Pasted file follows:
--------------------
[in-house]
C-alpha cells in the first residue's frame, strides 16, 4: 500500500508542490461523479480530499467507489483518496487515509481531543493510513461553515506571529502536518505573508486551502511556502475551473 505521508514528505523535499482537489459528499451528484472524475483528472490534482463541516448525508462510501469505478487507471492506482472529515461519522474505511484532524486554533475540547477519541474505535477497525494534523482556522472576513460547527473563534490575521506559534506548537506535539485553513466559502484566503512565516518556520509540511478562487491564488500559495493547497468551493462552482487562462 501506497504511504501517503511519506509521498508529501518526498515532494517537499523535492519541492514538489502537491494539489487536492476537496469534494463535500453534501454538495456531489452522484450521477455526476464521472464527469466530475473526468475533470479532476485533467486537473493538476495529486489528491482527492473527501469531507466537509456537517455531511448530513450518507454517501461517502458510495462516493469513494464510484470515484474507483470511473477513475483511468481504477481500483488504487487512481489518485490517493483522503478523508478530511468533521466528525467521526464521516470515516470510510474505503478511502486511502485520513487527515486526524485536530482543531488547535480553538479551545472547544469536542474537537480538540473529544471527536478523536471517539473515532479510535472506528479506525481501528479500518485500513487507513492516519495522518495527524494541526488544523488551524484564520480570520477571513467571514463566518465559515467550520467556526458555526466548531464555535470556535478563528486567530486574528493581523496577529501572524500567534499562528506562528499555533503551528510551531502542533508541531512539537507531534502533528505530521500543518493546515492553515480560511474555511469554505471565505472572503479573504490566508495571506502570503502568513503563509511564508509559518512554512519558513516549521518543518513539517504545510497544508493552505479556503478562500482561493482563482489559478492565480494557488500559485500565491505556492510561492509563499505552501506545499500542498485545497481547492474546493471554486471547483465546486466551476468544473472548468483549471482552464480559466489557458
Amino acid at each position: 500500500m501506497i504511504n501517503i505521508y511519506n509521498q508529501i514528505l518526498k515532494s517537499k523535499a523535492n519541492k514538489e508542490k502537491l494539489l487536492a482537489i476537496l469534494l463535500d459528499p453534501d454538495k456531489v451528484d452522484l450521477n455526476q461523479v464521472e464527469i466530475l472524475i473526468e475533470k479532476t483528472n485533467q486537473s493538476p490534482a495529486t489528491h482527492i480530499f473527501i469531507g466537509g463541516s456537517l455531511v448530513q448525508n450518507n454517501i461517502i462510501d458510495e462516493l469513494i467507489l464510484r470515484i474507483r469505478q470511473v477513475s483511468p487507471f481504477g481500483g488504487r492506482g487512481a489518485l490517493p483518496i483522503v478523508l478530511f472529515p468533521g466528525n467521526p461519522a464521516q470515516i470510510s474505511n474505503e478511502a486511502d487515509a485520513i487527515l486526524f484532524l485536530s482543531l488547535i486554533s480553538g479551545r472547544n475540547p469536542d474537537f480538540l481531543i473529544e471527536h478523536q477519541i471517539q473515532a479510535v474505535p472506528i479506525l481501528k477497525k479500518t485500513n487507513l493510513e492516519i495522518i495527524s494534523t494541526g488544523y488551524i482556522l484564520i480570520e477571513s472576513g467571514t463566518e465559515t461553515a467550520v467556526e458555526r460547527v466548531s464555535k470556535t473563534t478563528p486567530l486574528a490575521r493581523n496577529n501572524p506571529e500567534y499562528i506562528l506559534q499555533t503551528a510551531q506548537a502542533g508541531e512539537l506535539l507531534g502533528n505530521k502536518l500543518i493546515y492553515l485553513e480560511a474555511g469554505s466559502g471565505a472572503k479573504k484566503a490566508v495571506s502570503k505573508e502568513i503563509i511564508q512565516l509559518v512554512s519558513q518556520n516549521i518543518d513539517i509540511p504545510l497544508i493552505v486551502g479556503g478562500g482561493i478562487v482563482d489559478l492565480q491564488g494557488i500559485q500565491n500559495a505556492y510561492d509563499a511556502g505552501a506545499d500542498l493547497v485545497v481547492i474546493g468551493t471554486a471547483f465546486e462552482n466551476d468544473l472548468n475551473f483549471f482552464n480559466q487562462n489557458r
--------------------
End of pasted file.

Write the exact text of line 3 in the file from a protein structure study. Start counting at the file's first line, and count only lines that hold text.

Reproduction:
Amino acid at each position: 500500500m501506497i504511504n501517503i505521508y511519506n509521498q508529501i514528505l518526498k515532494s517537499k523535499a523535492n519541492k514538489e508542490k502537491l494539489l487536492a482537489i476537496l469534494l463535500d459528499p453534501d454538495k456531489v451528484d452522484l450521477n455526476q461523479v464521472e464527469i466530475l472524475i473526468e475533470k479532476t483528472n485533467q486537473s493538476p490534482a495529486t489528491h482527492i480530499f473527501i469531507g466537509g463541516s456537517l455531511v448530513q448525508n450518507n454517501i461517502i462510501d458510495e462516493l469513494i467507489l464510484r470515484i474507483r469505478q470511473v477513475s483511468p487507471f481504477g481500483g488504487r492506482g487512481a489518485l490517493p483518496i483522503v478523508l478530511f472529515p468533521g466528525n467521526p461519522a464521516q470515516i470510510s474505511n474505503e478511502a486511502d487515509a485520513i487527515l486526524f484532524l485536530s482543531l488547535i486554533s480553538g479551545r472547544n475540547p469536542d474537537f480538540l481531543i473529544e471527536h478523536q477519541i471517539q473515532a479510535v474505535p472506528i479506525l481501528k477497525k479500518t485500513n487507513l493510513e492516519i495522518i495527524s494534523t494541526g488544523y488551524i482556522l484564520i480570520e477571513s472576513g467571514t463566518e465559515t461553515a467550520v467556526e458555526r460547527v466548531s464555535k470556535t473563534t478563528p486567530l486574528a490575521r493581523n496577529n501572524p506571529e500567534y499562528i506562528l506559534q499555533t503551528a510551531q506548537a502542533g508541531e512539537l506535539l507531534g502533528n505530521k502536518l500543518i493546515y492553515l485553513e480560511a474555511g469554505s466559502g471565505a472572503k479573504k484566503a490566508v495571506s502570503k505573508e502568513i503563509i511564508q512565516l509559518v512554512s519558513q518556520n516549521i518543518d513539517i509540511p504545510l497544508i493552505v486551502g479556503g478562500g482561493i478562487v482563482d489559478l492565480q491564488g494557488i500559485q500565491n500559495a505556492y510561492d509563499a511556502g505552501a506545499d500542498l493547497v485545497v481547492i474546493g468551493t471554486a471547483f465546486e462552482n466551476d468544473l472548468n475551473f483549471f482552464n480559466q487562462n489557458r